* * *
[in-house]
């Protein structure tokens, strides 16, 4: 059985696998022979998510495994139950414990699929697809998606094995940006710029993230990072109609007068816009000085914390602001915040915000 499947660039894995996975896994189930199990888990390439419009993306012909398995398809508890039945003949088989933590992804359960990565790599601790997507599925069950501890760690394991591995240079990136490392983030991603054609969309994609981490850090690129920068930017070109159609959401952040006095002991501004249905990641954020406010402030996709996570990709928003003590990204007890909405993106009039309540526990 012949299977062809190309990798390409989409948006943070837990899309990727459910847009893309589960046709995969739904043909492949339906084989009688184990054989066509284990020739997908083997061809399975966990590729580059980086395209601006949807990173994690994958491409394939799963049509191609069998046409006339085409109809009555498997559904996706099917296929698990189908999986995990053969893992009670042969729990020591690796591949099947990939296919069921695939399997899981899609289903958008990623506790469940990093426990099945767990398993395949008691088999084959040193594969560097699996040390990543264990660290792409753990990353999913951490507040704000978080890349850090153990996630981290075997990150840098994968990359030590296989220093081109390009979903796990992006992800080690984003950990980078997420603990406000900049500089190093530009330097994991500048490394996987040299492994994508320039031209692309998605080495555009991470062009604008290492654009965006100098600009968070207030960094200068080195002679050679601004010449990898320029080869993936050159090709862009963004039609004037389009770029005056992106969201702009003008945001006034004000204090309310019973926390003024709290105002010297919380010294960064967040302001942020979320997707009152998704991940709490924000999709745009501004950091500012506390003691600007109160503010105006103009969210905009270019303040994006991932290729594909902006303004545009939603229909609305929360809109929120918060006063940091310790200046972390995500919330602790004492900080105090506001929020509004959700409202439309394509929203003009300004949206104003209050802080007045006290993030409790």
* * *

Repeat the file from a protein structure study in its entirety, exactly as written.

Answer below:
[in-house]
């Protein structure tokens, strides 16, 4: 059985696998022979998510495994139950414990699929697809998606094995940006710029993230990072109609007068816009000085914390602001915040915000 499947660039894995996975896994189930199990888990390439419009993306012909398995398809508890039945003949088989933590992804359960990565790599601790997507599925069950501890760690394991591995240079990136490392983030991603054609969309994609981490850090690129920068930017070109159609959401952040006095002991501004249905990641954020406010402030996709996570990709928003003590990204007890909405993106009039309540526990 012949299977062809190309990798390409989409948006943070837990899309990727459910847009893309589960046709995969739904043909492949339906084989009688184990054989066509284990020739997908083997061809399975966990590729580059980086395209601006949807990173994690994958491409394939799963049509191609069998046409006339085409109809009555498997559904996706099917296929698990189908999986995990053969893992009670042969729990020591690796591949099947990939296919069921695939399997899981899609289903958008990623506790469940990093426990099945767990398993395949008691088999084959040193594969560097699996040390990543264990660290792409753990990353999913951490507040704000978080890349850090153990996630981290075997990150840098994968990359030590296989220093081109390009979903796990992006992800080690984003950990980078997420603990406000900049500089190093530009330097994991500048490394996987040299492994994508320039031209692309998605080495555009991470062009604008290492654009965006100098600009968070207030960094200068080195002679050679601004010449990898320029080869993936050159090709862009963004039609004037389009770029005056992106969201702009003008945001006034004000204090309310019973926390003024709290105002010297919380010294960064967040302001942020979320997707009152998704991940709490924000999709745009501004950091500012506390003691600007109160503010105006103009969210905009270019303040994006991932290729594909902006303004545009939603229909609305929360809109929120918060006063940091310790200046972390995500919330602790004492900080105090506001929020509004959700409202439309394509929203003009300004949206104003209050802080007045006290993030409790």